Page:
"Today's complacency is tomorrow's captivity," Rodriguez warns, adding that Hispanics, like the millennial generation, are reaping the "inactive faith" of previous generations, particularly when it comes to Bible engagement. "The multigenerational dependency on pastors and leaders to read and deliver that Word created today's unfortunate reality of a generation with a sense of 'biblical entitlement.' In other words, because we depend so much on our pastoral leadership, the layperson does not engage the Word daily as prescribed by God. ... We can't defend life, elevate biblical marriage, fulfill the great commission, educate, end sex trafficking, protect religious liberty or successfully equip the next generation if we stand captive by biblical illiteracy."

To break free of this pattern, partners of the MEV are making concerted efforts to ensure the new translation meets potential readers right where they are. For millennials, that means the digital arena. While studies such as Barna's point out that most millennials don't feel they can get real-life answers from the church, their efforts to find these answers through technology, pop culture and their peers prove there is still an open door for many ministries willing to pioneer and develop new ways to engage those millennials on digital turf.

"Many millennials are skeptical of God's Word because they are not engaging with God's Word," Hoskins says. "By creating digital formats for youth to engage with God's Word [so they can] really experience it for themselves in a format they are used to engaging in on a regular basis, our hope is that they would see and experience its truth in a way like never before."

Hoskins' OneHope has already partnered with other churches and ministries to develop digital ministry tools such as The Bible App for Kids, developed with YouVersion, which drew more than 1 million downloads less than a week after its release last Thanksgiving. YouVersion itself is the leading online resource for stirring Bible engagement with believers and unbelievers alike. To date, the free digital Bible app has been installed more than 150 million times on smartphones and tablets, putting it up there with the likes of Facebook, Instagram and Twitter.

"The engagement and interaction we're seeing is phenomenal," says Bobby Gruenewald, innovation pastor of in Oklahoma, which created YouVersion. "People are embracing the Bible in a new way. We truly believe this generation can become the most Bible-engaged generation in history."

Hoskins agrees, though he says seeing this vision fulfilled begins with equipping millennials with God's Word in a language and format they can understand.

"By putting God's Word into a format millennials prefer, they are more likely to engage with God's Word," he says. "Today's generation of inherently expert and skilled digital natives basically requires that programming for them now be digitally enhanced. You have to speak the language of your audience."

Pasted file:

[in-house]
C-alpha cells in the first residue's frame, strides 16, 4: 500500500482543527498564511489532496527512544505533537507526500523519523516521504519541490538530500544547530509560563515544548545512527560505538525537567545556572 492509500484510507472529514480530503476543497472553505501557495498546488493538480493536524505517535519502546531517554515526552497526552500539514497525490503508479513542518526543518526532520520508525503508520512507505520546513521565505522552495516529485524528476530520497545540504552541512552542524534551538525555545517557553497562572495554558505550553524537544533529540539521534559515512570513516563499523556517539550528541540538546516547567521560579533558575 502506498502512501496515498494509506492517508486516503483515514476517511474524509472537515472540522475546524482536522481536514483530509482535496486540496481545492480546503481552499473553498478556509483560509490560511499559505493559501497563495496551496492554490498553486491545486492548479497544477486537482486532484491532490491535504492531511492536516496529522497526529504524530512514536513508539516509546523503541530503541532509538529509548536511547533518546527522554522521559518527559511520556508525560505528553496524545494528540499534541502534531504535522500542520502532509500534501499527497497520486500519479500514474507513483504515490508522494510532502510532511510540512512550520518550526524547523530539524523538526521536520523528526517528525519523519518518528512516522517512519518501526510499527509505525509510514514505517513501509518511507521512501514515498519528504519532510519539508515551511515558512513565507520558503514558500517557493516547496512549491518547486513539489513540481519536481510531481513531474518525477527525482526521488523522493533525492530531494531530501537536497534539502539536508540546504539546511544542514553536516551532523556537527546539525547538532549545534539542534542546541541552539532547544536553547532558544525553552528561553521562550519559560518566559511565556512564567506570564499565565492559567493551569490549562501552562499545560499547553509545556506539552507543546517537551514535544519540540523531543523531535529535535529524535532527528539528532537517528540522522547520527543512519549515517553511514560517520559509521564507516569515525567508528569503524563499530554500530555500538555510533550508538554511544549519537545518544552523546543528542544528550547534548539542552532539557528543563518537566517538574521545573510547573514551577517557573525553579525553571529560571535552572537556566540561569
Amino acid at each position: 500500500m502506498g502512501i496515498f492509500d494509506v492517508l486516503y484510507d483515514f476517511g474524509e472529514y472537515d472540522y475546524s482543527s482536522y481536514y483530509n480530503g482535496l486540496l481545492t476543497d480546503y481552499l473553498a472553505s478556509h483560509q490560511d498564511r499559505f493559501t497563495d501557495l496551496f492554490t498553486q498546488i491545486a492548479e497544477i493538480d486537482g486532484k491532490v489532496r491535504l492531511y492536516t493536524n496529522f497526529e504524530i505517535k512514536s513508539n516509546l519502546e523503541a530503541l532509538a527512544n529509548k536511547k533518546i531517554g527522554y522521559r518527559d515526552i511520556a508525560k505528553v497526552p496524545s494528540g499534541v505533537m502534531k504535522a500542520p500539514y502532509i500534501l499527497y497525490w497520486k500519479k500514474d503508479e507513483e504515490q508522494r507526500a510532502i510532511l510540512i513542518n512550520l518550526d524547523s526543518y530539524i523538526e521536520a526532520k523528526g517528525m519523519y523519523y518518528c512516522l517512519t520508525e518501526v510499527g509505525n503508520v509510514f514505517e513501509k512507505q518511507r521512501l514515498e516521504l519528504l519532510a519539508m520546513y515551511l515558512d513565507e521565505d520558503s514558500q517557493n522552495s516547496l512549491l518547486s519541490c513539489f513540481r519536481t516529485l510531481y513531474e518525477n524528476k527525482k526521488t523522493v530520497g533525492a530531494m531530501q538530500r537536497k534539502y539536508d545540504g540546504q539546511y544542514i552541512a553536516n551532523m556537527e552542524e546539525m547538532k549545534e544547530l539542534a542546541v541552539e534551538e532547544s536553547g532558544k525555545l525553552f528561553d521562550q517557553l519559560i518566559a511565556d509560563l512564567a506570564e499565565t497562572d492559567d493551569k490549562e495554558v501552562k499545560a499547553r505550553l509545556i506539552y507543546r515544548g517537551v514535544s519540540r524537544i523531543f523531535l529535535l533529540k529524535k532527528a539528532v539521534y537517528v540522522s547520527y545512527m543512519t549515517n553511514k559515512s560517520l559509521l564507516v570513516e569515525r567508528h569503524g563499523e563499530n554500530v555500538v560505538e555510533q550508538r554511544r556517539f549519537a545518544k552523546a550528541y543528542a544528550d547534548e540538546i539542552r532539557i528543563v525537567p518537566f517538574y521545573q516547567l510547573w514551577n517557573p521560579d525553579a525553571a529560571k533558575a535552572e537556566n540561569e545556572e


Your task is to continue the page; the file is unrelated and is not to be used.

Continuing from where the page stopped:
And that is exactly what the MEV is about. The new translation will be available on YouVersion, Bible Gateway and other leading Bible apps, as well as formatted for various digital Bible products and versions. Yet as Charisma Media releases the MEV under its Passio imprint this month, the goal is to make this new translation available in as many formats—digital or traditional print—as possible to as many different audiences.

Loosing the Lion

So can a new translation actually reverse the trends negatively impacting Bible engagement and its influence upon America? The answer to that question may not be seen for another generation. There are still signs of hope amid the current spiritual decay: Barna's 2014 study reveals that three out of five adults wish they read the Bible more, while half of those acknowledge that reading the Bible brings them closer to God.

What about the rest? How will the church reach those for whom the Bible is now a dusty relic symbolizing outdated values? Like a masterpiece hidden in the attic, the riches of the Bible are an unrealized treasure for Bible students, skeptics, millennials and Baby Boomers alike.

No matter what the problem—whether a person's everyday struggles or the plight of a nation in spiritual decline—God's Word is a sufficient cure. As noted 19th-century preacher Charles Spurgeon remarked when asked how he defends the Bible, "The Word of God is like a lion. You don't have to defend a lion. All you have to do is let the lion loose and the lion will defend itself."

With the release of the Modern English Version, let us pray—for the sake of our nation and its future generations—that the relevancy of God's Word will reign triumphantly like a lion over the land.

Watch Michael Brown and a host of Bible scholars evaluate the MEV, plus discover more about its formation at